Here's a smart idea: If you have a startup and you want your investors to get as much as they can for their shares, consider listing your stock without an IPO.
That's what Spotify is thinking of doing, according to Mergermarket and the Wall Street Journal.
Yeah, it's weird. Here's how that might work, and why it might be good for Spotify's investors.
In a traditional IPO, the company listing the stock sells shares to a bunch of institutional investors, like hedge funds and pension funds, at an "initial offering price."
The next day, those institutional investors sell those shares on an open exchange like the New York Stock Exchange. This is when regular folks can buy shares, but at a higher price than the IPO. That's what generates the "pop" you always read about on IPO day. The pop also comes since the institutional investors should get a return for the risk they took in the IPO.
Let's take a recent, real-world example: Snap sold stock in its IPO last month for $17 a share. That means Snap's early investors, like Benchmark, got $17 for every share they sold. But the next day, when those IPO investors sold shares on the NYSE, the stock traded at $24, a 41 percent pop above the IPO price.
Every penny above $17 is a penny Snap and its early investors didn't get. So you could argue the pop was bad for the early owners of Snap. They left 41 percent on the table.
So you could see how Spotify CEO Daniel Ek might not want to go through the IPO process. Why give all that money to brokers and big funds instead of to people who own Spotify, like his investors, his employees and Ek himself?
Instead, by listing directly, Spotify can skip the IPO pricing altogether and just sell shares on an open exchange.
The conceit of a direct listing is that it's more democratic, very logical, very internet. You can see the appeal to Ek.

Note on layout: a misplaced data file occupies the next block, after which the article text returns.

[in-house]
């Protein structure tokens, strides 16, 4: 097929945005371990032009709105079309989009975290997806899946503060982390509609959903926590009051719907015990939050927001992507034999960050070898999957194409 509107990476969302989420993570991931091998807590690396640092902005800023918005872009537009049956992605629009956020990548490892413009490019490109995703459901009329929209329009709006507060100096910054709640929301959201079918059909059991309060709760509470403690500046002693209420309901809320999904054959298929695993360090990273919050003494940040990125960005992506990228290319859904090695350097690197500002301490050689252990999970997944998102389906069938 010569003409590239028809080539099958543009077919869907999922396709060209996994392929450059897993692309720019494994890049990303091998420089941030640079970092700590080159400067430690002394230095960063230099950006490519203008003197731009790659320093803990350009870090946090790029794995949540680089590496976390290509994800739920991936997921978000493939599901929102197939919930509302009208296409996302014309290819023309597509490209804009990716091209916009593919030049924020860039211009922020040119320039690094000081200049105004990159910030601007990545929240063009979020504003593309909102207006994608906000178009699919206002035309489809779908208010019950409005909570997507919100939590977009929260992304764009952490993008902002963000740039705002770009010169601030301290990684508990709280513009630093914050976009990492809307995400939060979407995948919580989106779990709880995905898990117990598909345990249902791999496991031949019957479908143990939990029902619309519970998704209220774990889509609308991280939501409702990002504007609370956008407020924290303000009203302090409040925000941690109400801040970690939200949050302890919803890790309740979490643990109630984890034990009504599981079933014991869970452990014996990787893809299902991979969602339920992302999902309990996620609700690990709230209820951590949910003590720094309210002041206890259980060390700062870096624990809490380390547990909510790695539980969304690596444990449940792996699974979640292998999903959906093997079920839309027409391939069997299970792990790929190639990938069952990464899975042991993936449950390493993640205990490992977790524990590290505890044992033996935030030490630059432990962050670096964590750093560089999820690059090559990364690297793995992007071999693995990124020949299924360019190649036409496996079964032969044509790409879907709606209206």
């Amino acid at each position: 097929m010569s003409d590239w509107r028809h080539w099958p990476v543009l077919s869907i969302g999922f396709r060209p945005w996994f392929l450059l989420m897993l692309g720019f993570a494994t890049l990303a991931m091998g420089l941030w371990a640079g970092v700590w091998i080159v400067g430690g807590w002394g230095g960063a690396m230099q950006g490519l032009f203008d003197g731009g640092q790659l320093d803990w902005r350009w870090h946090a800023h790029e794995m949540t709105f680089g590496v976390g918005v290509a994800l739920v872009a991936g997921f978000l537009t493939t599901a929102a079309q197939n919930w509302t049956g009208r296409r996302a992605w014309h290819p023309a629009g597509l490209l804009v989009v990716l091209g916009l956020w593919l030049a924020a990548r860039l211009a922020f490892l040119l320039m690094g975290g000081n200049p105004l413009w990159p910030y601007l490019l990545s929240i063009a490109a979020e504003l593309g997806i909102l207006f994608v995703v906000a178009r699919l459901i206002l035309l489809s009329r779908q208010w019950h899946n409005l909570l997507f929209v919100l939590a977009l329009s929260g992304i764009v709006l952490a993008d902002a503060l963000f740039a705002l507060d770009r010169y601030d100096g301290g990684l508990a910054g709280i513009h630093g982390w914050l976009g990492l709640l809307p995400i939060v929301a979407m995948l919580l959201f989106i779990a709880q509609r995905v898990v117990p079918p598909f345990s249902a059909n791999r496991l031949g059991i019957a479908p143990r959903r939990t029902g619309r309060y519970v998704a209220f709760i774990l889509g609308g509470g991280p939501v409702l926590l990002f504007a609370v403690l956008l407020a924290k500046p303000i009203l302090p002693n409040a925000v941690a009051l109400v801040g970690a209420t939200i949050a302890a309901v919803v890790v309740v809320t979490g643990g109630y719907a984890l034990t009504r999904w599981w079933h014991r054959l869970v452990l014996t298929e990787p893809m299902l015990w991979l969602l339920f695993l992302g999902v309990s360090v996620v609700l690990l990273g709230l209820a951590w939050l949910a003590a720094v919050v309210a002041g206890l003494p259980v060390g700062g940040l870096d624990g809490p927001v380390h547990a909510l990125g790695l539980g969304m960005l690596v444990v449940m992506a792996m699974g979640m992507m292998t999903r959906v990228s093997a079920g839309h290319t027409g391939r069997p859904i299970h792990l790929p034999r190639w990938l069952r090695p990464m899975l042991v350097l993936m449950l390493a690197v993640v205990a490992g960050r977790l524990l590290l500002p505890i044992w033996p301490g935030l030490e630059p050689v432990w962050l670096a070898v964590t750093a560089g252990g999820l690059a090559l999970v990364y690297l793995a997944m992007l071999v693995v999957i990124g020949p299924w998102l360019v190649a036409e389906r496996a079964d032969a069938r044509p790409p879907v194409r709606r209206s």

But there is a rationale for the IPO process, too. By hiring underwriters, a company is "pre-selling" shares to qualified buyers. That assures the company will get something for its shares while also stoking interest in the open market.
You might even argue that in the case of Snap's IPO it might not have even gotten $17 a share if they hadn't hired bankers to manage the sale. In effect, the bankers set a price range, then go to the big institutional investors to see where they'll bite before narrowing in on a set price. (Some analysts have pegged $15 as a fair value price for Snap shares.)
Underwriters like Goldman Sachs are paid as much as 7 percent to 8 percent commission for their work, but companies can negotiate that down. In the case of Snap, it was about 2.5 percent to 3 percent, according to sources.
Oh, by the way, another one of Spotify's investors? Goldman Sachs. So it'll win either way.
Correction: An earlier version of this story incorrectly outlined how institutional investors sell shares on open exchange.
—By Edmund Lee, Re/code.net.
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